Artist: Ian And Sylvia
Release: Ian And Sylvia
Sylvia is from Chatham. Born Sylvia Fricker.
01. rocks and gravel
02. old blue
03. c.c. rider
04. un canadien errant
05. handsome molly
06. mary anne
07. pride of petrovar
08. makes a long time man feel bad
09. rambler gambler
10. down by the willow garden
11. got no more home than a dog
12. when first unto this country
13. live a-humble
* Watch/listen to the preview below.
Ian Sylvia’s debut album is their most standard affair, and indeed a fairly typical contemporary folk recording, with such traditional warhorses as “Rocks and Gravel” (also recorded, but not released, by Dylan during the same time), “C.C. Rider,” and “Handsome Molly.” What made the pair immediately distinctive was their superb vocal dueting, which was definitely a case of the sum being greater than its parts. Blended together, they canceled each other’s weaknesses and gave the material great freshness and vigor. Ian’s guitar and Sylvia’s autoharp are backed by stellar playing from guitarist John Herald and string bassists Bill Lee (director Spike Lee’s father) and Art Davis. ~ Richie Unterberger, All Music Guide
Ian & Sylvia were Canada’s first folk act to command a large international following from their humble beginnings in the 1950’s. After a hospital stay from his career in professional rodeos, Ian had time to learn guitar. He became a regular performer at the Heidelberg Cafe in Vancouver, British Columbia starting in 1956. He would later move on as guitarist for Jerry Fyander And The Seasonal Stripes before relocating to Toronto in 1959 and hooking up with actor/singer Don Francks, and later, future wife Sylvia Fricker.
Sylvia had grown up in Chatham, Ontario and eventually headed to Toronto to pursue her life ambition as a folk singer. By late 1959 Ian & Sylvia had teamed up as musical collaborators/performers and played at the Mariposa Folk Festival for the first time in 1961.
From there they would go on to folk clubs in New York where they met Albert Grossman (Bob Dylan’s manager) who would send them through the Catskills Circuit, Chicago and Detroit. He eventually became their manager and landed them a with US based Vanguard Records. Their debut album from 1962, ‘Ian & Sylvia’, did nothing if not make them a fixture of the early 60’s folk boom.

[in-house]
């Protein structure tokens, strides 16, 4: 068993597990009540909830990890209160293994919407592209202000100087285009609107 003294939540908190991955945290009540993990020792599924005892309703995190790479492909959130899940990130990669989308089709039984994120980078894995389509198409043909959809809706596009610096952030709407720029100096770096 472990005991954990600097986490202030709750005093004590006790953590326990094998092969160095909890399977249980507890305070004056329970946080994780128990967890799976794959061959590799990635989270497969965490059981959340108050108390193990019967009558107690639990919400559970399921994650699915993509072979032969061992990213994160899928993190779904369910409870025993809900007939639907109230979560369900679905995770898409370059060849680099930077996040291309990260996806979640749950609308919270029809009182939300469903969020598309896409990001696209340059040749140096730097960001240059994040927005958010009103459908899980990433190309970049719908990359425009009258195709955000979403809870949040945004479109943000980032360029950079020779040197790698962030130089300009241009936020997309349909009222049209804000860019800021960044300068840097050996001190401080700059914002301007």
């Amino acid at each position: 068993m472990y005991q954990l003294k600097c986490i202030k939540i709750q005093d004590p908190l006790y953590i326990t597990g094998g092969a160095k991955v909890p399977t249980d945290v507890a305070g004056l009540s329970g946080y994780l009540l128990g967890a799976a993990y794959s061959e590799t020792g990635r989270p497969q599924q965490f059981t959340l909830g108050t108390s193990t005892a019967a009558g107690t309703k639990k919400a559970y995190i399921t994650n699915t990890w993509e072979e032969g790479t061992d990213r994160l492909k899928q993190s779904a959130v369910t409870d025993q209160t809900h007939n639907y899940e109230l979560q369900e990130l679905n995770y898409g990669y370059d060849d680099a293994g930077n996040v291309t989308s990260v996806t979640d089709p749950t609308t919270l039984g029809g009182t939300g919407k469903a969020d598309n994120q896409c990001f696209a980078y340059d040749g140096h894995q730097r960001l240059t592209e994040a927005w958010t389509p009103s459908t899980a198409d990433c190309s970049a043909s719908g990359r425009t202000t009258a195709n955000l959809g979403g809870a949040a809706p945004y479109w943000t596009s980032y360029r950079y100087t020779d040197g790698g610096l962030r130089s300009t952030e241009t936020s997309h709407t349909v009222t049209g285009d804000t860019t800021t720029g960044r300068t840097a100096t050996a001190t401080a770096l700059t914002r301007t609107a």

The duo continued their remarkable rise in popularity and were inspired by the success of Dylan. Ian managed to write what would become one of the most famous of all folk songs, “Four Strong Winds”, after hearing Dylan do “Blowin’ In The Wind” in 1964. The duo were married the same year and continued working the college circuit.
Though not hits for the duo, both “Four Strong Winds” and Sylvia’s first composition ever, “You Were On My Mind”, were successes for Bobby Bare (1964) and the We Five (1965)/Crispen St. Peter (1966) respectively. The duo returned to Canada in 1964 and they had a son, Clay. Later, Sylvia would develop some throat problems leaving Ian to perform solo to make ends meet.
‘Play One More’, from early 1966, seemed like a cookie cutter collection of songs to fill the need for the public to consume more folk. That same year they released a second, ‘So Much For Dreaming’, which was a turn towards the pop mainstream with a few folk tunes thrown in.
Moving to MGM Records in 1967 they put out ‘The Lovin’ Sound’ before being informed by Vanguard that they owed that label one more album. Contractually obligated, Ian & Sylvia delivered 1969’s ‘Full Circle’ to Vanguard before resuming their new relationship with MGM for the ‘Nashville’ album.
By then their folk approach had almost completely been buried and a distinct country style had taken its place. As a means to explore this and other musical genres, the duo formed a free-form country-jazz instrumental experiment called The Great Speckled Bird which featured some of the hottest session players in the business – David Wilcox (guitar); Ben Keith (steel guitar), Jeff Gutcheon (piano), Jim Colegrove (bass) and N.D. Smart (drums).
The public reaction was scornful but high profile live events like the Atlanta Pop Festival and Festival Express 1970 received better response and so they were inspired to release an album. ‘The Great Speckled Bird’ was produced by Todd Rundgren and released on Ampex. Immediately, the public showed their dislike with their pocket books and the band had to come off tour due to lack of album sales and eventually the album’s unavailability due to Ampex folding.
Ian would soon be asked to host CTV-TV’s ‘Nashville North’ television show which would frequently feature appearances by Sylvia over the course of five years. Sylvia took on the position of hosting CBC Radio’s ‘Touch The Earth’ and in 1973 was signed to a solo record deal with Capitol.
Ian would be signed to A & M and eventually Stony Plain and pursued the on-again off-again Great Speckled Bird project. The duo played their final public performance in 1975 and The Great Speckled Bird disbanded a year later.
The duo eventually were divorced and have maintained a friendship ever since. They reunited for a CBC-TV special and live performance at Kingswood Music Theatre in 1986.
with notes from James M. Castro.